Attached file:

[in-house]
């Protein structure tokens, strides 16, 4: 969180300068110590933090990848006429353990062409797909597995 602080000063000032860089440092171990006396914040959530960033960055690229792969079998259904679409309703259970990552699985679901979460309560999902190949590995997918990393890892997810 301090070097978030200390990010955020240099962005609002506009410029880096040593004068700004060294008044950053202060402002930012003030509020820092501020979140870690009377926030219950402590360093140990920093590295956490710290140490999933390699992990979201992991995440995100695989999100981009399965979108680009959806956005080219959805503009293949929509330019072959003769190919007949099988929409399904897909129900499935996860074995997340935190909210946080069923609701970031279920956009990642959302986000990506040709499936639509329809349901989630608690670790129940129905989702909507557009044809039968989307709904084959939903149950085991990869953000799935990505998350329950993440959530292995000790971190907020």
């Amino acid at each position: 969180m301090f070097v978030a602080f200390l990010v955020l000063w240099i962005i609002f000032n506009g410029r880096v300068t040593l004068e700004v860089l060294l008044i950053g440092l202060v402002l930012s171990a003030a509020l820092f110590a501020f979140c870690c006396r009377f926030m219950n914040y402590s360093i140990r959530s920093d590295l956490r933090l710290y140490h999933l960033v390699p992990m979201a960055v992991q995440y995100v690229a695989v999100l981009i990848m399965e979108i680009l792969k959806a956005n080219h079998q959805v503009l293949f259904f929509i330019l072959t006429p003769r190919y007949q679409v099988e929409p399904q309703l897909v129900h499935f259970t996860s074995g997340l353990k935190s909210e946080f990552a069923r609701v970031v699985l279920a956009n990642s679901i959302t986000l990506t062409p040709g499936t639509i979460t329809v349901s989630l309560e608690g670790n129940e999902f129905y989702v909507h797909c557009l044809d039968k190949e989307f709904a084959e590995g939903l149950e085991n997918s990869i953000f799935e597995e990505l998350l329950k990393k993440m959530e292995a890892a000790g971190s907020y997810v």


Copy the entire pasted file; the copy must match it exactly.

[in-house]
């Protein structure tokens, strides 16, 4: 969180300068110590933090990848006429353990062409797909597995 602080000063000032860089440092171990006396914040959530960033960055690229792969079998259904679409309703259970990552699985679901979460309560999902190949590995997918990393890892997810 301090070097978030200390990010955020240099962005609002506009410029880096040593004068700004060294008044950053202060402002930012003030509020820092501020979140870690009377926030219950402590360093140990920093590295956490710290140490999933390699992990979201992991995440995100695989999100981009399965979108680009959806956005080219959805503009293949929509330019072959003769190919007949099988929409399904897909129900499935996860074995997340935190909210946080069923609701970031279920956009990642959302986000990506040709499936639509329809349901989630608690670790129940129905989702909507557009044809039968989307709904084959939903149950085991990869953000799935990505998350329950993440959530292995000790971190907020």
């Amino acid at each position: 969180m301090f070097v978030a602080f200390l990010v955020l000063w240099i962005i609002f000032n506009g410029r880096v300068t040593l004068e700004v860089l060294l008044i950053g440092l202060v402002l930012s171990a003030a509020l820092f110590a501020f979140c870690c006396r009377f926030m219950n914040y402590s360093i140990r959530s920093d590295l956490r933090l710290y140490h999933l960033v390699p992990m979201a960055v992991q995440y995100v690229a695989v999100l981009i990848m399965e979108i680009l792969k959806a956005n080219h079998q959805v503009l293949f259904f929509i330019l072959t006429p003769r190919y007949q679409v099988e929409p399904q309703l897909v129900h499935f259970t996860s074995g997340l353990k935190s909210e946080f990552a069923r609701v970031v699985l279920a956009n990642s679901i959302t986000l990506t062409p040709g499936t639509i979460t329809v349901s989630l309560e608690g670790n129940e999902f129905y989702v909507h797909c557009l044809d039968k190949e989307f709904a084959e590995g939903l149950e085991n997918s990869i953000f799935e597995e990505l998350l329950k990393k993440m959530e292995a890892a000790g971190s907020y997810v």